We talked about the way my heel bone, the calcaneus, works with the other bones of the foot and ankle, such as the talus, which I have written about before.calcaneus

Now I am trying to be mindful of my calcaneus as well. Sarah had me doing foot circles while thinking about the calcaneus rotating around, rather than just swirling my foot at the ankle. This was really effective, and I have been doing these at home. I still have some trouble mobilizing the right side, but the heel pain has disappeared. Equally satisfying were her suggestions that I try calf raises with knees bent. This got rid of that horrible ratchet wrench noise that my right ankle makes when I point my foot and/or raise my heel.

I have been thinking about my left calcaneus as well, especially when I’m on the ice. On my left side, I have this tendency to put my weight forward toward the ball of the foot. Even as my positions are generally better, I still sometimes do this. But if I think about putting a little more pressure on the calcaneus, it really helps correct this tendency.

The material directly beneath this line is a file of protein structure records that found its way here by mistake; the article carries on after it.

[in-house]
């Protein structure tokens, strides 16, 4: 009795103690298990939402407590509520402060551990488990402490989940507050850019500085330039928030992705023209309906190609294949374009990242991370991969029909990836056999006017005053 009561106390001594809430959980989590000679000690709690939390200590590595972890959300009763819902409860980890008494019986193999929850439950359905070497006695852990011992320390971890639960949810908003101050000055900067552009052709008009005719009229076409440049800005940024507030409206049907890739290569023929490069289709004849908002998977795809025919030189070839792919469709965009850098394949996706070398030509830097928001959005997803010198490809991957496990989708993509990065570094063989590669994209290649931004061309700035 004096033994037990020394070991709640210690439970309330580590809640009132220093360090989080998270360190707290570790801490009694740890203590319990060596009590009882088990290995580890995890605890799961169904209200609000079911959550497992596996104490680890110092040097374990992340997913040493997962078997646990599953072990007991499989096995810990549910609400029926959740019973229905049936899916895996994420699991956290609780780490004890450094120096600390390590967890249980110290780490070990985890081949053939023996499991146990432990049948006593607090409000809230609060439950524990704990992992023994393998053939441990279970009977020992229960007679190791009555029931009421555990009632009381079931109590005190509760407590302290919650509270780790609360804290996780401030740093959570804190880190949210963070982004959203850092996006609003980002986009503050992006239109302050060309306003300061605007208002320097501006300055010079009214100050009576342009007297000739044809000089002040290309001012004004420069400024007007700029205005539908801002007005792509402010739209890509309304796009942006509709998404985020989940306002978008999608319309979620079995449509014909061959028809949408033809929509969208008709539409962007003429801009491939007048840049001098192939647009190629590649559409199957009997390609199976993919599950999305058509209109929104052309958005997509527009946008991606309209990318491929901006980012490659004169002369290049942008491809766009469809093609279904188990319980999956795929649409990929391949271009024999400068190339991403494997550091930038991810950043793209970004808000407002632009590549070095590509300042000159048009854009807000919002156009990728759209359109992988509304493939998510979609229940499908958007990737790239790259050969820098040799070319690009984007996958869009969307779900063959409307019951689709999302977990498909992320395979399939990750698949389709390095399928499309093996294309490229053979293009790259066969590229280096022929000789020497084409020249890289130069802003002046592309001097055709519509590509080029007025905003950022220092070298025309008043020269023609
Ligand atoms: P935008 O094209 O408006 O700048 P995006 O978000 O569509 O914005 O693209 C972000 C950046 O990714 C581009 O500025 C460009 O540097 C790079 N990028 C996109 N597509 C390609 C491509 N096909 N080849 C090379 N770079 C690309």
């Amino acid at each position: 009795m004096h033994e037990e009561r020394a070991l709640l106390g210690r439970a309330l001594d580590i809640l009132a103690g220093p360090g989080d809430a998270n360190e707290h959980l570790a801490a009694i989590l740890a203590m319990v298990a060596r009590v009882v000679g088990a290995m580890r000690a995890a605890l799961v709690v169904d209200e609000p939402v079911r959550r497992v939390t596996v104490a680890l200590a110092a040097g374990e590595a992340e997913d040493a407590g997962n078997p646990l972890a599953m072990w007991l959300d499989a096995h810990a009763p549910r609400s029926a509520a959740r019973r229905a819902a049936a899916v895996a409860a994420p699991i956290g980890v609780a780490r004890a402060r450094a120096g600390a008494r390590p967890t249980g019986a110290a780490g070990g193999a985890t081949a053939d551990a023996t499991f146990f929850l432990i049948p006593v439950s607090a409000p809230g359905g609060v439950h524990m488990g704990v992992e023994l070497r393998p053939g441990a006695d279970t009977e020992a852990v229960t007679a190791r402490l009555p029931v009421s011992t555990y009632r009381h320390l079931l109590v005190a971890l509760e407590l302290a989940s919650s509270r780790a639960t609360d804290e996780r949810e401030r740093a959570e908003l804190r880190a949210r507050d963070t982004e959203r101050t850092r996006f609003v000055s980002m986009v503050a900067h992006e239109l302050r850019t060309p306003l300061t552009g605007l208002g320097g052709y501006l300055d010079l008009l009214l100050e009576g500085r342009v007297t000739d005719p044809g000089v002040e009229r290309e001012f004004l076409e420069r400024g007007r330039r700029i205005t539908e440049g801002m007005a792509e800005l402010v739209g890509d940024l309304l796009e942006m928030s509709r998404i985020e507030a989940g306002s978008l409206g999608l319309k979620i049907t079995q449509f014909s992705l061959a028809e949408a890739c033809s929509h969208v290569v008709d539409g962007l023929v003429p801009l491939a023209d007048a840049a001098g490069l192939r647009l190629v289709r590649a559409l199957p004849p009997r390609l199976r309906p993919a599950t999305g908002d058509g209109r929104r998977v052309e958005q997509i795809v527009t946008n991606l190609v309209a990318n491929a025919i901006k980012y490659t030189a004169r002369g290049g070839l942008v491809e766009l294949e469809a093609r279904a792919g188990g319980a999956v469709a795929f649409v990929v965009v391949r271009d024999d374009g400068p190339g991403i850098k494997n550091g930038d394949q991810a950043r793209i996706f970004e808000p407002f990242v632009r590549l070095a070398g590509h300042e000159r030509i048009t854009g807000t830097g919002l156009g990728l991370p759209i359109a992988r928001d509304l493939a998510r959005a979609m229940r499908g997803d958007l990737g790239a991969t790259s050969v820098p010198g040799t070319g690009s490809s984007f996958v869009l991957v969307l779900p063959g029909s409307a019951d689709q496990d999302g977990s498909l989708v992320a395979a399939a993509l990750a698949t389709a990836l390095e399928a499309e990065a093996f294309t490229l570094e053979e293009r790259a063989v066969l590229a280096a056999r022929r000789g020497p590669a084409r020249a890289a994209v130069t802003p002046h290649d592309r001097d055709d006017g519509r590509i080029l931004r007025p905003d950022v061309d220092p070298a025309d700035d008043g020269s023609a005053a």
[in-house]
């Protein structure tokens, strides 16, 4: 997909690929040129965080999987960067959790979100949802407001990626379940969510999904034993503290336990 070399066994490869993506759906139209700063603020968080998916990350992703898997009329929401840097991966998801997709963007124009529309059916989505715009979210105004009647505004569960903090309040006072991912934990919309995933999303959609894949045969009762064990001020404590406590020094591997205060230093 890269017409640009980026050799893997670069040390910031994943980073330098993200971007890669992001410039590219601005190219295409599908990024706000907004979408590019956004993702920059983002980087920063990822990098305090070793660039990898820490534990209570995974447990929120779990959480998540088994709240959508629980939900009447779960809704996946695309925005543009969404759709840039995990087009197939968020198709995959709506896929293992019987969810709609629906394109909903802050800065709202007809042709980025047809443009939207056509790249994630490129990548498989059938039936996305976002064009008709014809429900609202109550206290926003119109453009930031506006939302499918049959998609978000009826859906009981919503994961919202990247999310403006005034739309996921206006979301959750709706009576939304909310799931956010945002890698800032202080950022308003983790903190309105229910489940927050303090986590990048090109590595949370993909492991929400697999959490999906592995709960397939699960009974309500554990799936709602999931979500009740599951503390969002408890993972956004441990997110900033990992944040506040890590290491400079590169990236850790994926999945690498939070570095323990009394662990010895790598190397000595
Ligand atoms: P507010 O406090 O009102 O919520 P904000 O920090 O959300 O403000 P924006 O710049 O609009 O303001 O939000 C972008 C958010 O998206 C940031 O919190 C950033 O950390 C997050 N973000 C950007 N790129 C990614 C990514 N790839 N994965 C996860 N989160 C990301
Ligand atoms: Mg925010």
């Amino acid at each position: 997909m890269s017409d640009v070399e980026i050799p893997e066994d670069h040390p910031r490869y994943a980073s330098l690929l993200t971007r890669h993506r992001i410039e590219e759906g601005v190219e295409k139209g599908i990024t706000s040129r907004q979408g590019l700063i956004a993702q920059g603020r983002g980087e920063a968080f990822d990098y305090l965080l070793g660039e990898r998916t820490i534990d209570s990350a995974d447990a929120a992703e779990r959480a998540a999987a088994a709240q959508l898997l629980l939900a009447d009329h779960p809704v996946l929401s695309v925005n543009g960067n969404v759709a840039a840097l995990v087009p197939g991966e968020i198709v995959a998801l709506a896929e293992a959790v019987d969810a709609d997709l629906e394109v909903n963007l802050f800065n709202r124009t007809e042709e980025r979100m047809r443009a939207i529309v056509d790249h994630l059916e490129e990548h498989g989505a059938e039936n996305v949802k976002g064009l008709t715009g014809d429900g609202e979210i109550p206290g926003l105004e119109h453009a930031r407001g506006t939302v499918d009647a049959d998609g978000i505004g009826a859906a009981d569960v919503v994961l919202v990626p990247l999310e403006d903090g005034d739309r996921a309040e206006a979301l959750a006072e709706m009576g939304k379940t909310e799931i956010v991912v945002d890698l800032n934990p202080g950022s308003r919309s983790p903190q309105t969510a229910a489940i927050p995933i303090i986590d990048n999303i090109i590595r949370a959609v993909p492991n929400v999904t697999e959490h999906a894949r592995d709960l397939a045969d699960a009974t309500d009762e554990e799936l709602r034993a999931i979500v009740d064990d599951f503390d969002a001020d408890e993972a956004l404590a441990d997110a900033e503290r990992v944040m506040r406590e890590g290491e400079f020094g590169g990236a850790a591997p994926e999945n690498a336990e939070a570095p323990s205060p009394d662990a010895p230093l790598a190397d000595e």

So a little more attention to my friend the calcaneus adds stability to both sides. I particularly like this because it’s not really about leaning back on my heels, which is a risky business with dance blades; it’s more about distributing pressure through the back part of my foot.

I’m skating through, nothing to lose
Spiral away, spiral away
Thinking hard, it fills my brain
Spiral away, spiral away
Put me down and I won’t fall
I am calcaneus!
Put me down and I won’t fall.
I am calcaneus!

PT exercises:

  • Foot circles. Mobilize the heel as you do the circles.
  • Calf raises with bent knees. Variations are (1) bend, raise, straighten knees with heels raised, lower; and (2) reverse: raise, knee bend, lower.
  • Stretch 1: on side (frontal plane mobility for right)
  • Stretch 2: feet hip distance apart or wider, shift weight to left side and bend left knee, press through “inside edge” of right foot to feel activation of left inner thighs and glute, and stretch of left hip.